Don’t hold your breath waiting for acceptance of the obvious fact that direct experience teaches best. It’s been 99 years since Alfred North Whitehead, in his Presidential Address to the Mathematical Association of England, said, “The second-handedness of the learned world is the secret of its mediocrity.”
There are administrators and teachers not only willing but powerfully motivated to move beyond today’s emphasis on mere learner (temporary) recall of delivered information, but “the system” won’t let them. The system—district offices, boards of education, state legislatures, state bureaucracies, education publishers, chambers of commerce, colleges, universities, Congress, courts, philanthropic foundations, mainstream media—the system assumes that delivered information is what educating is all about, so that’s what gets taught and tested and scores treated as if they meant learning had taken place.
It’s gratifying to see the growing student, teacher, administrator, and parental resistance to the present misnamed “reform” effort. The rate at which testing is wasting the potential of kids’ minds that don’t work in standardized, text-centric ways, is inexcusable. But resistance would be far more effective if demands to stop high-stakes testing were accompanied by demands to get serious about improving thinking skills.
Given learner diversity, given the accelerating rate of social change, given an unknowable future, no one really knows what information needs to be delivered. Given the WorldWideWeb, delivering information isn’t a problem. Given abundant, daily evidence of humankind’s ability to create messes it doesn’t know how to clean up, helping learners improve their ability to think is Job One.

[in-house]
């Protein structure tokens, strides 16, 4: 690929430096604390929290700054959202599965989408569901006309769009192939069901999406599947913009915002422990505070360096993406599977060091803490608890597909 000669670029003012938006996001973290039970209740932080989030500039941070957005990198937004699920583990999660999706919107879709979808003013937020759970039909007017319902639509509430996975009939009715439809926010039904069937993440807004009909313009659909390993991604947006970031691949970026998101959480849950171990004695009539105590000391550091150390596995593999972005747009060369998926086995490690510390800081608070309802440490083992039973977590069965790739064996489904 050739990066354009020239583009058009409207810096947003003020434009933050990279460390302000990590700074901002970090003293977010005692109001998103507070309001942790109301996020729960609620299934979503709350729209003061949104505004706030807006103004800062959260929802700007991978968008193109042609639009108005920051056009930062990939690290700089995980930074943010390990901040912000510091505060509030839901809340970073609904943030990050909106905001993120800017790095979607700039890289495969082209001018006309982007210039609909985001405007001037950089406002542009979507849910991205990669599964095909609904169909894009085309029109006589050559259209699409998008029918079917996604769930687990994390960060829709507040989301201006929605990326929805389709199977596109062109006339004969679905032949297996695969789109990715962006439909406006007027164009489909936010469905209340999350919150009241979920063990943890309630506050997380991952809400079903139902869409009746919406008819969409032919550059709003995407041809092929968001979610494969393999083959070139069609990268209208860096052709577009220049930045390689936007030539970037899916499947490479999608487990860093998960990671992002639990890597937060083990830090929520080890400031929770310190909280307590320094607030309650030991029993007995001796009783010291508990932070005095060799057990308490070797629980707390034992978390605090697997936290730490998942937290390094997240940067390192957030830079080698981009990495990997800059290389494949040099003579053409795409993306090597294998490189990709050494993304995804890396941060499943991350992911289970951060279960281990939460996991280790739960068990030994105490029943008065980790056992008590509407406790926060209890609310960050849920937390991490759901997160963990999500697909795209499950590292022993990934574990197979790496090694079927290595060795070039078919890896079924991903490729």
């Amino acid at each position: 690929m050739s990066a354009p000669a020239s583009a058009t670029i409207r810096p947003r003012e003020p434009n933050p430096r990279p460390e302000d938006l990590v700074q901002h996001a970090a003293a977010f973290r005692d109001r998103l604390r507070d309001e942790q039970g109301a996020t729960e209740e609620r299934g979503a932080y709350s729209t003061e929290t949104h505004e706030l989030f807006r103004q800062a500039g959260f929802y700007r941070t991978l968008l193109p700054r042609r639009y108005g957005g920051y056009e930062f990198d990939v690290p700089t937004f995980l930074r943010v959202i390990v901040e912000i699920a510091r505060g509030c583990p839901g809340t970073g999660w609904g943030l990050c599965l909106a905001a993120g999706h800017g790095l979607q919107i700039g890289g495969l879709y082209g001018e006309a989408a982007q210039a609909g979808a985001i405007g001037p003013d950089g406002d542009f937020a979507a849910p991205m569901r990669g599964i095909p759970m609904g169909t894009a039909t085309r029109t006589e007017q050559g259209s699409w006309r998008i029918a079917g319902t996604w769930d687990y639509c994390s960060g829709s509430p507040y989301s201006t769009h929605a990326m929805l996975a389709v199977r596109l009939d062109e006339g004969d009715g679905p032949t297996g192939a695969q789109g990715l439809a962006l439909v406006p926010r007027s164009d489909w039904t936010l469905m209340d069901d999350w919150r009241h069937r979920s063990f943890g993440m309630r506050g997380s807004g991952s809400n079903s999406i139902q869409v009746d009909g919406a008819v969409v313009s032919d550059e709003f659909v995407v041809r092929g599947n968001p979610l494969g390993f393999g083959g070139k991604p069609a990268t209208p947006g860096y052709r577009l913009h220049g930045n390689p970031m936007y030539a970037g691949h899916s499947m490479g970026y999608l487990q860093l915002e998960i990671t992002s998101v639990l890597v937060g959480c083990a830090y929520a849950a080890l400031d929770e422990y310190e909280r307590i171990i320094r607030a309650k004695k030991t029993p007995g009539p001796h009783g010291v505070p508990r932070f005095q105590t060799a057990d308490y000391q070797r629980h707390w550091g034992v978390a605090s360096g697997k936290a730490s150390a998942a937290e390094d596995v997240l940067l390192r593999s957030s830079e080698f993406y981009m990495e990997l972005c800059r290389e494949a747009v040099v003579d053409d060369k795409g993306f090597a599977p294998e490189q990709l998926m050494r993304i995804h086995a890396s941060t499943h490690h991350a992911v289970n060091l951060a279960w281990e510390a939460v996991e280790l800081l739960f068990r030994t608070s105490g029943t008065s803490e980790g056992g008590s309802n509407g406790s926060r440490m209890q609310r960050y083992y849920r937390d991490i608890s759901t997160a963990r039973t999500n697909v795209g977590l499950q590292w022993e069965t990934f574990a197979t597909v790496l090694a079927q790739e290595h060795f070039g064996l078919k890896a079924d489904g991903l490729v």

Educators can solve this problem, but there’s no point in their even trying as long as the rich and/or powerful are on their stumps peddling the myth that what ails America’s schools are educators clinging to the status quo and kids with insufficient grit to do what they’re told to do.
The “reformers” are the ones stuck in the status quo. The Common Core State Standards are the status quo with the screws tightened. High-stakes tests are the status quo with life-destroying potential for those who can’t guess what the test-item writer was thinking. No Child Left Behind and Race to the Top are the status quo with performance bars raised high enough to produce failures “proving” public schools need to be handed off to charter chains or privatized.
Kids, teachers, and taxpayers are being taken for a very expensive ride to nowhere worth going.
Here, from my younger brother Howard, is a link to a pdf for those who may be interested in re-purposing schools—turning them into living laboratories that capitalize on the teaching and learning potential of immediate, here-and-now, firsthand experience:
Reprinted by permission of the author.